The Most Wholesome Show of the Year: Reviewing Shamir at Chop Suey

Author: Shelby Joy Leone

The last thing I thought I would ever see was a Bay Area post-punk band open for Shamir. But This was the first of many happy surprises. My fellow bay area natives, Pardoner, opened the show at Chop Suey, which of course gave me a wave of warm fuzzy feelings of home. Coming from The Bay myself, I have heard of Pardoner before, and I highly recommend you check out their music if you are looking for what the best of the Bay scene has to offer, (BANDCAMP HERE!) you will not be dissapointed.

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Pardoner, Photo by Nastia Voynovskaya

Next up was the new-love-of-my-life Michete, a local Seattle-based rapper. Michete is loud, proud, raunchy, and bat-s**t crazy. I knew I was in love when she announced: “Are there any queers here expecting like, dancing bangers from Shamir? Yeah okay that’s not gonna happen, he’s gonna do some other stuff, I am delivering the p**sy poppers tonight.”

Michete is a natural on stage. Even during would-be awkward moments of silence, she was performing. When she wasn’t singing or rapping, she was giving full face. She is the only rapper I would gladly shout RHIANNA KRAFT SINGLES for. And I don’t even eat cheese.

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Michete, in her video for “You Spin Me Round”

The first thing Shamir (who identifies as gender fluid but goes by he/him pronouns) did was say “Hi I’m Tracy Chapman” and then asked if anyone had a Marlboro Light cigarette, and, it being Seattle, he got one immediately thrown at him. With this delivery, the music began. Michete was right, Shamir’s recorded discography may be filled with hip-hop beats and dance music, but tonight he was delivering an indie rock performance backed by a band, guitar in his hand. This wasn’t much of a surprise, given the sound of Revelations, Shamir’s latest release. Shamir, tired of the pop circuit, took an abrupt but necessary hiatus, and then returned with an album written in a single weekend, Hope. These albums, and this tour, mark Shamir’s triumphant return to what he is comfortable with, and I am so here for it. Some songs, like “You Have a Song” remind me of a time in Riot Grrrl punk where girls were encouraged to write slow but heavy songs in their bedrooms. Shamir has this same softness in his music and his voice.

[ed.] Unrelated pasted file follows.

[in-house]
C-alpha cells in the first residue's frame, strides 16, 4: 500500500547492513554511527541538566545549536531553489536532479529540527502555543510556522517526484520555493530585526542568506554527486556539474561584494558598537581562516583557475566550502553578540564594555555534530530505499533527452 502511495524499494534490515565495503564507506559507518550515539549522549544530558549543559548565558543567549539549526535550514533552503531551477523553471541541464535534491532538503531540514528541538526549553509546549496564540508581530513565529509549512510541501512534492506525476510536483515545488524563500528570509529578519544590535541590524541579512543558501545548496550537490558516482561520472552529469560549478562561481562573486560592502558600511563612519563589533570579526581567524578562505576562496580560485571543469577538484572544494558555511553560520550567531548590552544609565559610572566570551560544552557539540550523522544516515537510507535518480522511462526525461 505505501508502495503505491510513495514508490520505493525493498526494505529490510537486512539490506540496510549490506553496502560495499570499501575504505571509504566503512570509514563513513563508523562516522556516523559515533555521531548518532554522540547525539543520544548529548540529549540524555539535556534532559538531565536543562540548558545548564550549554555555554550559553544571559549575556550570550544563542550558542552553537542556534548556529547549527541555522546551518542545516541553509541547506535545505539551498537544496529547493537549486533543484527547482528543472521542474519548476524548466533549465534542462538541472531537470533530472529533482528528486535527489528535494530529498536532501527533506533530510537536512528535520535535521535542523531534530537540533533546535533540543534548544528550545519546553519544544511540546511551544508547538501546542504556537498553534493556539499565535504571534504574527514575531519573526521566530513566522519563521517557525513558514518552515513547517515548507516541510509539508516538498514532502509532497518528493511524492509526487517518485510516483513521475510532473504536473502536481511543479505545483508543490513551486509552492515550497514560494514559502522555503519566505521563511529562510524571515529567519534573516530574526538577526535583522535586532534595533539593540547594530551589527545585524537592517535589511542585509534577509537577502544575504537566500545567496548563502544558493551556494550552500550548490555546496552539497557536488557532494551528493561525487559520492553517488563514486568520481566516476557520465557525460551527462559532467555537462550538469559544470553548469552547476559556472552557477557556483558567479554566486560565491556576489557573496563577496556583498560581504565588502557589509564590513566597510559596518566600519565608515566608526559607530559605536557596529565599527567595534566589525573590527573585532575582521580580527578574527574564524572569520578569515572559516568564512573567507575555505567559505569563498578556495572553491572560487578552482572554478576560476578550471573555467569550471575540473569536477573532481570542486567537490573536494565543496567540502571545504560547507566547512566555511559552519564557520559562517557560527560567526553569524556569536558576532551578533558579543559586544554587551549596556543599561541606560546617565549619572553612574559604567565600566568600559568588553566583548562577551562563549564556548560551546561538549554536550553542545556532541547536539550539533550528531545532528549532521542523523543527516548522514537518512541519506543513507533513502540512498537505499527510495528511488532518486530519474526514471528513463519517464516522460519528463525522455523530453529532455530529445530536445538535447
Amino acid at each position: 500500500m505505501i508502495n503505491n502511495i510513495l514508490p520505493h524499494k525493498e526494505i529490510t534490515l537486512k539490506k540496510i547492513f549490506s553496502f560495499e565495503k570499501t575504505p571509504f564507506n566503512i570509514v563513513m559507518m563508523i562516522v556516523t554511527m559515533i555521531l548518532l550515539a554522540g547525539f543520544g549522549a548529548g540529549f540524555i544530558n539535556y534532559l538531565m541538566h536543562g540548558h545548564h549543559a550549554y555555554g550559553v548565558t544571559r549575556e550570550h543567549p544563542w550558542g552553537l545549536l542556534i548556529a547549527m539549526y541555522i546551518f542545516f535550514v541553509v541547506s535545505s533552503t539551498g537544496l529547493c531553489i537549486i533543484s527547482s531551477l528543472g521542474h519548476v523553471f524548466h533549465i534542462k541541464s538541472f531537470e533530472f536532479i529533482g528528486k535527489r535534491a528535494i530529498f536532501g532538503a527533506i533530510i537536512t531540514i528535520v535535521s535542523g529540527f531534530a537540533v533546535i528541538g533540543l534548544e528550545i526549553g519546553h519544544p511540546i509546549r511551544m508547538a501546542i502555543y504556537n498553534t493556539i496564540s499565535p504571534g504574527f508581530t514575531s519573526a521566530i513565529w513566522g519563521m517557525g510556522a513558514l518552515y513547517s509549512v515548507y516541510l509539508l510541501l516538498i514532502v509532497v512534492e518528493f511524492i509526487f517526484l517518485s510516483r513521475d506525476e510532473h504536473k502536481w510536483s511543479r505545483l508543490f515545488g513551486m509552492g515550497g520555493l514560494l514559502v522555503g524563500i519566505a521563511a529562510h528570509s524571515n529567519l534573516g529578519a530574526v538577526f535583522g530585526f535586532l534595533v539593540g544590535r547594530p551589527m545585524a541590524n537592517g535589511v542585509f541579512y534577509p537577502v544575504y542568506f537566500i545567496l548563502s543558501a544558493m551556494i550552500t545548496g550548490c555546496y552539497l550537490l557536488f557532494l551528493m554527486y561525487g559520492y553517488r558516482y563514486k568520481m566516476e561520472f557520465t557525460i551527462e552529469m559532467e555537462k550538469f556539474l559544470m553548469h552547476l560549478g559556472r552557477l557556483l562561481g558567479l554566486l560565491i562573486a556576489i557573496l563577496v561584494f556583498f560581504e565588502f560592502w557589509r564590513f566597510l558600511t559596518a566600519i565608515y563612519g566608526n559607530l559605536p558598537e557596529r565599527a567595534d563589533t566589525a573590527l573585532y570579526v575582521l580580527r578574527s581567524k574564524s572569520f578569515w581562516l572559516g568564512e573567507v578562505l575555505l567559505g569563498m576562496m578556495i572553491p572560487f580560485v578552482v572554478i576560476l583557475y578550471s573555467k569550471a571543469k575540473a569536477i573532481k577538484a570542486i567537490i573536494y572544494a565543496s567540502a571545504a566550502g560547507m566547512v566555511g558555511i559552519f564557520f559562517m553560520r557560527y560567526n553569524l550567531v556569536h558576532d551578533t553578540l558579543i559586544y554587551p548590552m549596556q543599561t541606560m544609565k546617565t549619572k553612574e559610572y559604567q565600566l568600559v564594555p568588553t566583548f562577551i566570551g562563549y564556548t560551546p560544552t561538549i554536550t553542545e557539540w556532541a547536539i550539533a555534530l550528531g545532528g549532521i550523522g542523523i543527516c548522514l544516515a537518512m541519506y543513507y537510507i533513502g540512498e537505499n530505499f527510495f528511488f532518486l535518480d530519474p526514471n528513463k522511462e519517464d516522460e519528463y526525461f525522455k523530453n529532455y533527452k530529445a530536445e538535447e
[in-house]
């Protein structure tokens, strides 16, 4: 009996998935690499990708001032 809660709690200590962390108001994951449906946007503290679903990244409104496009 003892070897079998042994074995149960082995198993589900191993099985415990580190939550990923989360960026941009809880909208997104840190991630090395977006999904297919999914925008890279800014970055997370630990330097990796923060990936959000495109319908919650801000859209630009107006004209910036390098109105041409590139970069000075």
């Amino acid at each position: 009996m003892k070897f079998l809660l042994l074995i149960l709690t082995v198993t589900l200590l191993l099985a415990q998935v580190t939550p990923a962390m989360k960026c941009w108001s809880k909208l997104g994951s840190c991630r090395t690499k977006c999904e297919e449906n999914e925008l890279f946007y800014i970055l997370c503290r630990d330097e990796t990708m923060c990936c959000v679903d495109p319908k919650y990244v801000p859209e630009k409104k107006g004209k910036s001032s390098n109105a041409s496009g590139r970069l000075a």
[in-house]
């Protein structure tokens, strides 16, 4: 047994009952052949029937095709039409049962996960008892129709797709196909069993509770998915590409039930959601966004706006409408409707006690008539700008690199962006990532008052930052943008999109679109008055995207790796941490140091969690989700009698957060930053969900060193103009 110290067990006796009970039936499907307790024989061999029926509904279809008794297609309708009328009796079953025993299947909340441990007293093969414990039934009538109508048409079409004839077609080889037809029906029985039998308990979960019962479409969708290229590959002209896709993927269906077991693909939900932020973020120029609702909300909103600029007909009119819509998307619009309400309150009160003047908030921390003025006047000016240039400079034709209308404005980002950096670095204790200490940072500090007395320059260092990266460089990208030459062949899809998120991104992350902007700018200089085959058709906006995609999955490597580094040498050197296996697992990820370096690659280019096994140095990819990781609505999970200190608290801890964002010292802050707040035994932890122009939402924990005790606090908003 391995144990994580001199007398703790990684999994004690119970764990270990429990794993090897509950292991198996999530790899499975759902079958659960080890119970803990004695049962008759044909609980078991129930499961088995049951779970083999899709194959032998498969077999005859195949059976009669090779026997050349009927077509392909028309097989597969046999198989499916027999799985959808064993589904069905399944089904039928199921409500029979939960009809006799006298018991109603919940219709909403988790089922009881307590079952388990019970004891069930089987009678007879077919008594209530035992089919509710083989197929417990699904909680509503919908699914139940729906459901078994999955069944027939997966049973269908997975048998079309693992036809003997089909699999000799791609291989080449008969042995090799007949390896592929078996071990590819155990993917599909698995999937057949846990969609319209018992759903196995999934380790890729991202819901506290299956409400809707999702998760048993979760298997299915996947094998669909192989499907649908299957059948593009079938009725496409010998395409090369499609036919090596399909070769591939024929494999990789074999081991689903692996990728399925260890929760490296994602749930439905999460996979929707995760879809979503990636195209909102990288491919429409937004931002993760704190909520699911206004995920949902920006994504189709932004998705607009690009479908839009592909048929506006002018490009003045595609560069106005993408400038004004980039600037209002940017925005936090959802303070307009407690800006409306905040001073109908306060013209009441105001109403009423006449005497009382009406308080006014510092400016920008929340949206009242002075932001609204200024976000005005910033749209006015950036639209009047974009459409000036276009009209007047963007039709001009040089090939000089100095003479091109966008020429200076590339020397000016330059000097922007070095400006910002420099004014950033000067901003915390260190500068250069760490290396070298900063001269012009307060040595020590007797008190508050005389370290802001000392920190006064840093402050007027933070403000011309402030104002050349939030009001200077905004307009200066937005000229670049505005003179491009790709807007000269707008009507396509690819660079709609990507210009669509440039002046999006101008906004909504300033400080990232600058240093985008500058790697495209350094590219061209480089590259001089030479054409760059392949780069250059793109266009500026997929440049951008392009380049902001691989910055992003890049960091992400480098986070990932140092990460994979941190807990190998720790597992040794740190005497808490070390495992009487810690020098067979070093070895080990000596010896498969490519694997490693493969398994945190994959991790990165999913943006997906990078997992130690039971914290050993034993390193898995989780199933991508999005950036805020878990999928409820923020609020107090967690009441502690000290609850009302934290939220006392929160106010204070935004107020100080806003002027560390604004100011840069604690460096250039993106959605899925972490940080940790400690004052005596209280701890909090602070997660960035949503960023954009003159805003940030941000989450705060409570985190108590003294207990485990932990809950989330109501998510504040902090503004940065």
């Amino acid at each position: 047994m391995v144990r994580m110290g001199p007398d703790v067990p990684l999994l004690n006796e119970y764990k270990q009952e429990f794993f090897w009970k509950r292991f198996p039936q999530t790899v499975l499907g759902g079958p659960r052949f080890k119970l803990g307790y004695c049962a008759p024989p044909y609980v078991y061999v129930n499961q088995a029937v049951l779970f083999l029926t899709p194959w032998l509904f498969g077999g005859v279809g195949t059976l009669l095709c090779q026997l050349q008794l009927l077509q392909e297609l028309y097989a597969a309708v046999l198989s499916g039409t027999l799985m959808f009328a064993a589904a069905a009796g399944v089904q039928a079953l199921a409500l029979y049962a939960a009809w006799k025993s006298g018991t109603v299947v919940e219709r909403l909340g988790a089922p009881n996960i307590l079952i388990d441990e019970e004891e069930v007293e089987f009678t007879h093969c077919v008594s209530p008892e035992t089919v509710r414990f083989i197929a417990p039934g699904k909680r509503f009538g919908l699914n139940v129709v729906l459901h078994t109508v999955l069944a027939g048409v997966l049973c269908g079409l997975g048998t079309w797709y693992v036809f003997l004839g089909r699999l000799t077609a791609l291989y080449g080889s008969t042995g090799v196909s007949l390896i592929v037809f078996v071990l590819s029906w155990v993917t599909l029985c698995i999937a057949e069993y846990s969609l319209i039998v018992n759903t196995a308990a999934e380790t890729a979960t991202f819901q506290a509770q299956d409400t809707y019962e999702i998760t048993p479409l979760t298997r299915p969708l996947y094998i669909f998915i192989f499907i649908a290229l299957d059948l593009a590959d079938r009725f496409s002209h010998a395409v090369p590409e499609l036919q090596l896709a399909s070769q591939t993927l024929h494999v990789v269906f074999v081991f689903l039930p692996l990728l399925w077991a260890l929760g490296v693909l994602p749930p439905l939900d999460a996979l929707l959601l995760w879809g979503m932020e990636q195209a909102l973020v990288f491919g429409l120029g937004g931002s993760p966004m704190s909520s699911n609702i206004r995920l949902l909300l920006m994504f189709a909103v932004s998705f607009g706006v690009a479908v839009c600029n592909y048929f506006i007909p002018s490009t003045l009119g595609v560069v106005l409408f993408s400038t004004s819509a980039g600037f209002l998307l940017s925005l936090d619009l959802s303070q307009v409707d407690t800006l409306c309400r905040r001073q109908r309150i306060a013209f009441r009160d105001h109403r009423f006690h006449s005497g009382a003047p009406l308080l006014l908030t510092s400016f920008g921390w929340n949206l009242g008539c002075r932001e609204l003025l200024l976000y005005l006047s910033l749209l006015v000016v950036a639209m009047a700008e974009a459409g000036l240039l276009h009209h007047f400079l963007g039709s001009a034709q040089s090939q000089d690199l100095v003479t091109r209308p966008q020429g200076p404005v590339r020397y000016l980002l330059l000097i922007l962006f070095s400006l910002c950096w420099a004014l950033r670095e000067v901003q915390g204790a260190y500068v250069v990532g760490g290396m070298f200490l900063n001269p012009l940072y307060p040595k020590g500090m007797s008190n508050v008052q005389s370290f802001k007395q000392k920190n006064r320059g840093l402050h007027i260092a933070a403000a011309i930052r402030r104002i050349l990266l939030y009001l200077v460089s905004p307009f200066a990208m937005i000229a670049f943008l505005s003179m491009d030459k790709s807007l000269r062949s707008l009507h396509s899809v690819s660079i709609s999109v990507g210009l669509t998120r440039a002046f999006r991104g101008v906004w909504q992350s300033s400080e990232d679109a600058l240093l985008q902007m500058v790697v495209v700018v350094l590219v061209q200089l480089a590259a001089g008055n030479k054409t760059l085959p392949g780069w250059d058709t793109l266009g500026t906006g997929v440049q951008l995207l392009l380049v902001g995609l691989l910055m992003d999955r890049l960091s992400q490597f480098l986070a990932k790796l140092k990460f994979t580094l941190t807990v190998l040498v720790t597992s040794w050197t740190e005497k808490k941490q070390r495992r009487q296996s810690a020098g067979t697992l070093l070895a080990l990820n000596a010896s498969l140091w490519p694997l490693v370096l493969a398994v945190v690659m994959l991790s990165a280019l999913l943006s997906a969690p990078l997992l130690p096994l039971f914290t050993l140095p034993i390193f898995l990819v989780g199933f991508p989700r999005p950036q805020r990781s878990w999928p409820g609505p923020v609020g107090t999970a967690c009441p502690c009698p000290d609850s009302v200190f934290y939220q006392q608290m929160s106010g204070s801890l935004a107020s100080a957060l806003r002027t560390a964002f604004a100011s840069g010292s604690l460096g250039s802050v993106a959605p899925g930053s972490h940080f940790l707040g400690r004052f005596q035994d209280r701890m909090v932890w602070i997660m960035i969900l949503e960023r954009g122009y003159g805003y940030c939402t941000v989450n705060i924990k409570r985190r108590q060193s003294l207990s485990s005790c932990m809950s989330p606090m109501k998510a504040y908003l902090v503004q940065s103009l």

Revelations as an album shows Shamir’s return to his punk and indie roots while maintaining his signature countertenor vocals. The music is hard and heavy, but the vocals and words are soft, sweet, and break my heart. The song “90’s Kids” may be Shamir’s best song yet. It deals with the current struggles of those of us born in the 90s, scorned by older generations and left to fester in our own anxiety and student debt (as one might assume, I can truly relate). The chorus is infectious and anthem like. It reads: “So put a drink in the air/For the college girls and boys/Paralyzing anxiety/Is just a chore/Well our parents say we’re dramatic/But they always ask for more/Than we do”. The audience sang along to the refrain (90s kids! 90s kids!). I may have been born in 1998, the tail end of the 90s, but I throughly enjoyed these moments of teenage catharsis.

One of the best parts of the show was the obvious love between the members of the band, as well as the comradery of the entire lineup. Christina, Shamir’s best friend, played bass for him, and the love between them was obvious to all who witnessed their shared glances and smiles. It is easy to feel the wave of relief Shamir has felt in his return to the music he truly wants to write.

The band was obviously well-practiced, technically smart, and having a good time–the holy trinity of live music. The night ended with Michete and Pardoner returning to the stage to perform “Tantrum” by Michete featuring Shamir. A rapper, a pop punk band, and a musical prodigy all danced on stage together, obviously having the time of their lives. The party was fun, warm, and we were all invited.

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Photo by David Brandon Geeting



SHELBY JOY LEONE | Feelin’ like a 90s Kid | KXSU Music Reporter

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